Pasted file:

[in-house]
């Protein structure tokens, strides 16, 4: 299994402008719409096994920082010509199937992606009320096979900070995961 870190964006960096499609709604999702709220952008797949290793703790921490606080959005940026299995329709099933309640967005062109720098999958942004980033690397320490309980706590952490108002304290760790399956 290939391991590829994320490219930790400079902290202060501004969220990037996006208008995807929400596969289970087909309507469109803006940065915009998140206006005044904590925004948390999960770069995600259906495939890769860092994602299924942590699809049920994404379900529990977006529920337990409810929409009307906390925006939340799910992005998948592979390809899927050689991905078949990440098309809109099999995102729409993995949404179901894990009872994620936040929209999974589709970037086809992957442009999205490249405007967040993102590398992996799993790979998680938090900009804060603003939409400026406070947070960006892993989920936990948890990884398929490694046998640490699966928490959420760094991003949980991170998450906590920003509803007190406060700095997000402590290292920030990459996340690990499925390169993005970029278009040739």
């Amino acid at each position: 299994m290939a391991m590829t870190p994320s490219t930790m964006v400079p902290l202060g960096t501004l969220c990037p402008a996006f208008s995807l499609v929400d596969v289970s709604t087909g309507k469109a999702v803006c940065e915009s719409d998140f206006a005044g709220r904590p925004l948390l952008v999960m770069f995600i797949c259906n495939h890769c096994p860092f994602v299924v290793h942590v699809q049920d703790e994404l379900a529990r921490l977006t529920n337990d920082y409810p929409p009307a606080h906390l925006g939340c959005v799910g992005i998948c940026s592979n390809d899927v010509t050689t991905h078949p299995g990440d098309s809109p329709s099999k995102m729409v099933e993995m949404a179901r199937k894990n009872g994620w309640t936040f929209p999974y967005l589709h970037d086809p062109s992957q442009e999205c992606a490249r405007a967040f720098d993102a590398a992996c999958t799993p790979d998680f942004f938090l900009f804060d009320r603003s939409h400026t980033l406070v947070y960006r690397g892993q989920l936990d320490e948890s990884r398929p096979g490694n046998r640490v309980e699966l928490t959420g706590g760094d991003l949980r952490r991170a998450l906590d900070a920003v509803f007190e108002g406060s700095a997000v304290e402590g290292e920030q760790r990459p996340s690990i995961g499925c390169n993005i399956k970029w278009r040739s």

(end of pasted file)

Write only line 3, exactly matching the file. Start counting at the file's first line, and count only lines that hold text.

């Amino acid at each position: 299994m290939a391991m590829t870190p994320s490219t930790m964006v400079p902290l202060g960096t501004l969220c990037p402008a996006f208008s995807l499609v929400d596969v289970s709604t087909g309507k469109a999702v803006c940065e915009s719409d998140f206006a005044g709220r904590p925004l948390l952008v999960m770069f995600i797949c259906n495939h890769c096994p860092f994602v299924v290793h942590v699809q049920d703790e994404l379900a529990r921490l977006t529920n337990d920082y409810p929409p009307a606080h906390l925006g939340c959005v799910g992005i998948c940026s592979n390809d899927v010509t050689t991905h078949p299995g990440d098309s809109p329709s099999k995102m729409v099933e993995m949404a179901r199937k894990n009872g994620w309640t936040f929209p999974y967005l589709h970037d086809p062109s992957q442009e999205c992606a490249r405007a967040f720098d993102a590398a992996c999958t799993p790979d998680f942004f938090l900009f804060d009320r603003s939409h400026t980033l406070v947070y960006r690397g892993q989920l936990d320490e948890s990884r398929p096979g490694n046998r640490v309980e699966l928490t959420g706590g760094d991003l949980r952490r991170a998450l906590d900070a920003v509803f007190e108002g406060s700095a997000v304290e402590g290292e920030q760790r990459p996340s690990i995961g499925c390169n993005i399956k970029w278009r040739s």